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Gas and electricity meters

There are various different types of energy meters in the UK, so it's important to know what is in your home.

There are various different types of energy meters in the UK, so it’s important to know what is in your home. Gas and Electricity meters track how much energy a home is using so that you can accurately pay for what you use.

The type of meter you have may also affect how you pay your bills, for example, if you have a prepayment meter, you’ll need to pay in advance by topping up your meter using a key or a card.

Take regular meter readings

Take meter readings monthly and upload them through your energy provider’s website or app. Then, in two or three months, contact your supplier and ask them to provide an updated bill to see where you are and whether you may need to amend your regular payment.

It’s important to also check your direct debit is under the Energy Price Guarantee rates, which protects customers from increases in energy costs by limiting the amount suppliers can charge per unit of energy used.

If you use an up-to-date smart meter, you don’t need to take meter readings.

Are you eligible for a free smart meter?

Over 23 million households currently use a smart meter in their home, if you don’t have one yet, your supplier may be able to install one for free at your property.

Prepayment meters

If you have a prepayment meter

A prepayment meter (PPM) is a meter in your home which you top up with a card or a key.

It allows you to manage your energy use and finances more closely than waiting for quarterly or monthly bills – but isn’t suitable for all customers, and it’s worth discussing with your supplier if you want to change.

Not everyone will be able to choose a different meter type but keep in mind that if you have a prepayment meter, you’ll often pay more for your energy than other customers due to different costs to serve – even if you’re on the price cap, and you also may not get access to the best deals.

If you forget or can’t afford to top up, you run the risk of losing access to heat and power until you can next credit funds to your meter.

However, with a PPM, additional, bespoke support could be available depending on your individual circumstances, so it’s important to contact your energy supplier as soon as you can if you’re worried about paying your energy bills or think you won’t be able to afford them.

If you’re in a vulnerable situation, please read our guidance on this page on the Priority Services Register

If your supplier has a warrant to install a prepayment meter

In guidance published on 13th September 2023, OFGEM outlined that suppliers are now banned from forcibly installing PPMs for people over 75 with no support in their households and for homes with children aged under two.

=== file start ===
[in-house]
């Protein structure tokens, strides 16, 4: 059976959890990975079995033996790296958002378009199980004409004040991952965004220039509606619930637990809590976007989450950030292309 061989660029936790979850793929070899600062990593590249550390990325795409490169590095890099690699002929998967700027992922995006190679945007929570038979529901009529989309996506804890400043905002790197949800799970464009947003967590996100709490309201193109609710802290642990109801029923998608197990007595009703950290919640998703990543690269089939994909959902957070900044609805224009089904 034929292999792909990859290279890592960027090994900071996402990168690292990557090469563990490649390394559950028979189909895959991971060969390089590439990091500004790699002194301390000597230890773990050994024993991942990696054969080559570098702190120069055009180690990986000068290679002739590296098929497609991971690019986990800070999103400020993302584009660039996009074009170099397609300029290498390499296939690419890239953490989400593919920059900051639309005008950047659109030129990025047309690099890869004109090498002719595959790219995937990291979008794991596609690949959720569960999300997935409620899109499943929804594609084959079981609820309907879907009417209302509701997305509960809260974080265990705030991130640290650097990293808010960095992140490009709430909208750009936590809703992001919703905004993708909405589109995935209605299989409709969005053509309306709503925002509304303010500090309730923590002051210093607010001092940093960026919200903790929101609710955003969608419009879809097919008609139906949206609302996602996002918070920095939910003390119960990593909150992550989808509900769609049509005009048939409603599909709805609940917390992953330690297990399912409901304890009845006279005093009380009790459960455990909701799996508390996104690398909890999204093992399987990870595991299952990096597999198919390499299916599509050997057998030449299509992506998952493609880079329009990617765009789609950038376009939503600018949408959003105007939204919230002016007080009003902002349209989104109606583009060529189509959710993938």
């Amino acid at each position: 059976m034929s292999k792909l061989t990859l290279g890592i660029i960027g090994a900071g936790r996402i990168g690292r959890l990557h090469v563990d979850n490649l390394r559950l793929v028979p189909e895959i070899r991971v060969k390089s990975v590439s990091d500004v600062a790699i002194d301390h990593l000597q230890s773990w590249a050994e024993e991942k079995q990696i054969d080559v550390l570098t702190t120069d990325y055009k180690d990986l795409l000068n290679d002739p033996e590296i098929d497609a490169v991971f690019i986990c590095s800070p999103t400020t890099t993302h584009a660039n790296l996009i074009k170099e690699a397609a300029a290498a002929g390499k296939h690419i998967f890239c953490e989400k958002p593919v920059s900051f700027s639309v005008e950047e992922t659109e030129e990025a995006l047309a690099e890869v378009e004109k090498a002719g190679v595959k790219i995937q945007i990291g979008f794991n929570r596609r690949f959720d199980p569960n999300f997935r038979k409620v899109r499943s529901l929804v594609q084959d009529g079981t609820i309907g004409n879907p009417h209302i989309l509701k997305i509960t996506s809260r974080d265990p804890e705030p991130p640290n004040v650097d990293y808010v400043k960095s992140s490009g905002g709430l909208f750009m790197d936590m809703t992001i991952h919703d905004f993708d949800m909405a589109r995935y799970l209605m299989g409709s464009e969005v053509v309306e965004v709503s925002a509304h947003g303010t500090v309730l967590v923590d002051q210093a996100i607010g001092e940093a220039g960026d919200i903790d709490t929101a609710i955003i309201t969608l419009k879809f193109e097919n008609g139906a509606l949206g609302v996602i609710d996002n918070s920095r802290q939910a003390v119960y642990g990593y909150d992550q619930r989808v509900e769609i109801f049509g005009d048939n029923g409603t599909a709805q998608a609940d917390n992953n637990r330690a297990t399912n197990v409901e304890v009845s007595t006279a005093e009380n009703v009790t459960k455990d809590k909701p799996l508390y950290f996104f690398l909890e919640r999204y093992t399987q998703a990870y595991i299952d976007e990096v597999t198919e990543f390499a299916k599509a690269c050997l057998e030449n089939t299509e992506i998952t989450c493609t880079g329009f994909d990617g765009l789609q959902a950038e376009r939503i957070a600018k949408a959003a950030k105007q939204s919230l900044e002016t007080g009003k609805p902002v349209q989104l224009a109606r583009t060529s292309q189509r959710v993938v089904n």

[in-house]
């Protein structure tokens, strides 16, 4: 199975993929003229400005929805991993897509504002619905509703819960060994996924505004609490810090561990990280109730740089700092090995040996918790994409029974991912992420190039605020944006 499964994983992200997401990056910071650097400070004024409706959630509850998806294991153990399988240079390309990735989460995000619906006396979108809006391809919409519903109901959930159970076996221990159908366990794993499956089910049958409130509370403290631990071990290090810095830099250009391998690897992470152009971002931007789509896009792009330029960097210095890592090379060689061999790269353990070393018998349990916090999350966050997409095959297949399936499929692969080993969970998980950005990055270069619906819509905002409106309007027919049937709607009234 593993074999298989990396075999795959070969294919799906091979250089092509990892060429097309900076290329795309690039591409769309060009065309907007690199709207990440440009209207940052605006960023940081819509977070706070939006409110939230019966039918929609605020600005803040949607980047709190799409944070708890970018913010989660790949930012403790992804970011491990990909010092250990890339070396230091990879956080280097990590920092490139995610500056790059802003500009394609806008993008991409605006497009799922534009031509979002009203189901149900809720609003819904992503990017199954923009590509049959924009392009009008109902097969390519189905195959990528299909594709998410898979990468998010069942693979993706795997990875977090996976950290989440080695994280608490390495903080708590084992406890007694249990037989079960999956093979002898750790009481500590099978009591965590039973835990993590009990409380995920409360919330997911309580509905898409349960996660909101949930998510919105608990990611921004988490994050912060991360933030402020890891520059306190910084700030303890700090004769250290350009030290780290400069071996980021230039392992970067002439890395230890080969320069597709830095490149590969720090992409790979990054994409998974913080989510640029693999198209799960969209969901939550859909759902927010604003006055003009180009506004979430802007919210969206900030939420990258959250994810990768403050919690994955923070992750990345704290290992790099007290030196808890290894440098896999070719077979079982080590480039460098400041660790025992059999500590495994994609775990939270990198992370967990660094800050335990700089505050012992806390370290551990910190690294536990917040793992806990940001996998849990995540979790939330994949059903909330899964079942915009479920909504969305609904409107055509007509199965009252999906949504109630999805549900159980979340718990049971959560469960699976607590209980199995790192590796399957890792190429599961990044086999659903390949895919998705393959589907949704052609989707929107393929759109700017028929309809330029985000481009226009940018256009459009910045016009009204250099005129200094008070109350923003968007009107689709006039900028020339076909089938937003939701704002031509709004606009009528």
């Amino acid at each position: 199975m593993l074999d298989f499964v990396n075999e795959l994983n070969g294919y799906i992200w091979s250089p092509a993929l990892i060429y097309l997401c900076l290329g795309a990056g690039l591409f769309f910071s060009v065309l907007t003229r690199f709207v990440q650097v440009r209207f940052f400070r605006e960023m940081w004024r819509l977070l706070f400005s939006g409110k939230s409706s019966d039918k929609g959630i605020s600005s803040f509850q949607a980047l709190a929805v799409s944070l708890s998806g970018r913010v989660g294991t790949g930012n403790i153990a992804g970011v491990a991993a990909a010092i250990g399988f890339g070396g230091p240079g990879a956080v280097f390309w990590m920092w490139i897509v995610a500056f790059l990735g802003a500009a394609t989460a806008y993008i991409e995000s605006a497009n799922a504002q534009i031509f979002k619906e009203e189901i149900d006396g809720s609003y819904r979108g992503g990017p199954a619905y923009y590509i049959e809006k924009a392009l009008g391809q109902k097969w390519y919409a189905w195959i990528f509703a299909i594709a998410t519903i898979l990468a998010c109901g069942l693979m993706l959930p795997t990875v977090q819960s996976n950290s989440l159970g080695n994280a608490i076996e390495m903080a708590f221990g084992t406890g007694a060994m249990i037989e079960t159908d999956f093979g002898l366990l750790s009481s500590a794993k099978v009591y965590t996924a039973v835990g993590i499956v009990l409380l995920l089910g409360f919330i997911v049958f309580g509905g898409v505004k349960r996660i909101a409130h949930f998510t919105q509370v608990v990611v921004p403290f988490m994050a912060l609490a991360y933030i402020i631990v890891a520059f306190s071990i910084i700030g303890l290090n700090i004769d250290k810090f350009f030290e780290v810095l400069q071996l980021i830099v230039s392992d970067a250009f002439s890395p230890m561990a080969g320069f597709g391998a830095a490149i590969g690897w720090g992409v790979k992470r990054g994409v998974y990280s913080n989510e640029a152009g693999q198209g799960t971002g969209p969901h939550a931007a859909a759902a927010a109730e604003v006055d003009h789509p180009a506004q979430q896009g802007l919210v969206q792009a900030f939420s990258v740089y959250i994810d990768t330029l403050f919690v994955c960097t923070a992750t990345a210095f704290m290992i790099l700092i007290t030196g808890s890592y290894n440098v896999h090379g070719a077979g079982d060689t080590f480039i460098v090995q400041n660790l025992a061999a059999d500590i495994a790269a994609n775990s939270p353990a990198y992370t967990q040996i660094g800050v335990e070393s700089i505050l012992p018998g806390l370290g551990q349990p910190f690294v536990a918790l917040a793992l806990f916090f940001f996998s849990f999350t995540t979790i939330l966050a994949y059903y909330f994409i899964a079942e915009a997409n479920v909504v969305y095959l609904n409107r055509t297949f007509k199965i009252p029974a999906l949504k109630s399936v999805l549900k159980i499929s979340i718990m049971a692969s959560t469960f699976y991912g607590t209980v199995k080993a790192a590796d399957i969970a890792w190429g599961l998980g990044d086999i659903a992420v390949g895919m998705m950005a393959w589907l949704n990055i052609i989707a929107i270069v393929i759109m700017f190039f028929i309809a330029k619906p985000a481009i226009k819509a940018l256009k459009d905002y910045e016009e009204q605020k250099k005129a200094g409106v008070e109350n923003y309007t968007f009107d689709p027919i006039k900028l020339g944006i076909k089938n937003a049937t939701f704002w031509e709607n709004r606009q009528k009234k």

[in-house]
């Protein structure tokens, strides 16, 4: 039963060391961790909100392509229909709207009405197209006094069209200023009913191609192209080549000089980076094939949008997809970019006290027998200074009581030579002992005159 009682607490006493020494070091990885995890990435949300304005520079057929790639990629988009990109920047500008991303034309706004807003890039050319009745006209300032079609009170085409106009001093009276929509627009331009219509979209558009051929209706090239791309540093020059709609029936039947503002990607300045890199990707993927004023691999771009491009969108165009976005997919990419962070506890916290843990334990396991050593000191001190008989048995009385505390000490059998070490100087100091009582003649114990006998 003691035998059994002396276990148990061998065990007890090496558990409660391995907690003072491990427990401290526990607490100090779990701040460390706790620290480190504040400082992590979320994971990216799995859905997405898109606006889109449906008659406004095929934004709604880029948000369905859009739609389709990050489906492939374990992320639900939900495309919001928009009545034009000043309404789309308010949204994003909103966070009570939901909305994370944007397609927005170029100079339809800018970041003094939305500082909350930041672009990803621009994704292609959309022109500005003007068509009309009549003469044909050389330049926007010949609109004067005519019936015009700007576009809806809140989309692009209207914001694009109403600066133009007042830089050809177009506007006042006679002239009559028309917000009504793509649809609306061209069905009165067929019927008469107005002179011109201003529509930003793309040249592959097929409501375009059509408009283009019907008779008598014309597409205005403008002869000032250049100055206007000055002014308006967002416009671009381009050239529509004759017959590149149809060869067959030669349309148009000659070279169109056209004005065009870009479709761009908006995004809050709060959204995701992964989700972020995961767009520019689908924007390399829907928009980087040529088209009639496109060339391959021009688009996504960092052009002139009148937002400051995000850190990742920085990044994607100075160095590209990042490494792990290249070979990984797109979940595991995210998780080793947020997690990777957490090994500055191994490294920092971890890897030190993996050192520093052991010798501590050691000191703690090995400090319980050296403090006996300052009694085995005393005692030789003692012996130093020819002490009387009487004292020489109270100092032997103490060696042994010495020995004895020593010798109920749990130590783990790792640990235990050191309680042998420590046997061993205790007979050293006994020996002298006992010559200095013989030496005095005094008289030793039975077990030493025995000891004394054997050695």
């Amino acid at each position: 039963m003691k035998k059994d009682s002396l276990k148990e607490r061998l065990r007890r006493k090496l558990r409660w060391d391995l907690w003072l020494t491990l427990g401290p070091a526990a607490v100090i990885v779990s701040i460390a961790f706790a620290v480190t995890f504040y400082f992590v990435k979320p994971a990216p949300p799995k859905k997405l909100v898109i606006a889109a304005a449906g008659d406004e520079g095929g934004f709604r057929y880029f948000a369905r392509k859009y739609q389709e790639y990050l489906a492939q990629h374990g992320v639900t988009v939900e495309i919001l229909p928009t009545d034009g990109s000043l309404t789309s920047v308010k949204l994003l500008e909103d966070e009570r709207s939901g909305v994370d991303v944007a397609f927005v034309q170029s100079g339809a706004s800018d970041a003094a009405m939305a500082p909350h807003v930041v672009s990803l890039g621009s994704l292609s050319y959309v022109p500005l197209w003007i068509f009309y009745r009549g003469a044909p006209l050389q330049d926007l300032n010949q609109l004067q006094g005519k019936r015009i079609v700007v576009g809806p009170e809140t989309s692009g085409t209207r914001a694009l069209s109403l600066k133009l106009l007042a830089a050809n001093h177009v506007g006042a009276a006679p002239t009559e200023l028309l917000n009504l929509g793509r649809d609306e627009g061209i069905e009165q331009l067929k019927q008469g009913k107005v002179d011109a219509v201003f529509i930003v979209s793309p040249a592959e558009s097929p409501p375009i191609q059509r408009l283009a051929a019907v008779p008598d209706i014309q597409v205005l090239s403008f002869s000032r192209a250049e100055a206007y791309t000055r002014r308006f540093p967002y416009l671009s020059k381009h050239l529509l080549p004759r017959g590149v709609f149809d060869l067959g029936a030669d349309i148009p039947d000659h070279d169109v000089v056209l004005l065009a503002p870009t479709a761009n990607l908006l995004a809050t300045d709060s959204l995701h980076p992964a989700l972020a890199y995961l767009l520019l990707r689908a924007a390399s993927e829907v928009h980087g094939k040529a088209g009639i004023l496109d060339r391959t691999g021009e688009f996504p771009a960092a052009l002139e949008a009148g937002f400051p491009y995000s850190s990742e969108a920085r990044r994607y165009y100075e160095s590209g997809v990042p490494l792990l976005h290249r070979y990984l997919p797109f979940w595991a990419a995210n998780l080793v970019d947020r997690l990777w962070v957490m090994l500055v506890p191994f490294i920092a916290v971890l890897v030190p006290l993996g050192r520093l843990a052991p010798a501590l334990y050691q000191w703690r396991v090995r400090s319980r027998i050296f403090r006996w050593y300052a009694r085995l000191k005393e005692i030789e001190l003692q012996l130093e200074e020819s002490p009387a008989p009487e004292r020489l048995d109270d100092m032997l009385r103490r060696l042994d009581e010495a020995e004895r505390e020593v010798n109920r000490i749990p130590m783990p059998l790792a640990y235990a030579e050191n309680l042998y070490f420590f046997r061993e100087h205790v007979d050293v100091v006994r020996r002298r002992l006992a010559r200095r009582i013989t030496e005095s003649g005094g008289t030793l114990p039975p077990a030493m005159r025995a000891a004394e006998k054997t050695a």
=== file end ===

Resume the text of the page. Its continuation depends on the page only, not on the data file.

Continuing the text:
• Before installing a prepayment meter, a supplier has to go through a number of checks to ensure they’ve taken all reasonable steps to agree a payment plan with you. This includes offering you other ways to repay the money you owe, giving you at least 28 days to repay your debt and taking into account your ability to pay.
  • They can only apply for a warrant to install a prepayment meter as a last resort, and there are circumstances where a supplier shouldn’t install one, such as:
    • If the debt isn’t yours (e.g. it came from a previous tenant)
    • You’re in a vulnerable situation, and doing so would be severely traumatic
    • You’re disabled or ill, and your condition makes it difficult for you to use, read or top up the meter, or if your illness affects your breathing or is made worse by the cold, such as asthma or arthritis
  • Suppliers shouldn’t install a PPM unless it’s safe and practicable to do so. If your supplier has reason to believe it isn’t safe and practicable, they should consider the following steps as provided by OFGEM:
    • Changing the position of the meter
    • Replacing the meter with a specifically-adapted one
    • Making other arrangements to ensure the meter is safe and practical
    • Agreeing other ways for you to pay your bill
  • If you believe a prepayment meter isn’t right for you based on the above, first speak to your supplier. If you’re unsatisfied with the response, you can make a complaint.
  • Suppliers can’t charge you more than £150 for installing a prepayment meter under warrant. They must give you notice before coming to your house to install it – at least seven days for gas and seven working days for electricity.
  • They must not charge you any costs if you’re in a vulnerable situation and this has made it difficult for you to speak to your supplier about paying back debts or if this would worsen your existing financial vulnerability.

Please note BudgetSmart has been created to provide you with information but it’s important to always do your own research too. Whilst BudgetSmart contains links to third party websites we think you might find useful, PayPlan is not responsible for any external content or any actions you take when accessing these links/websites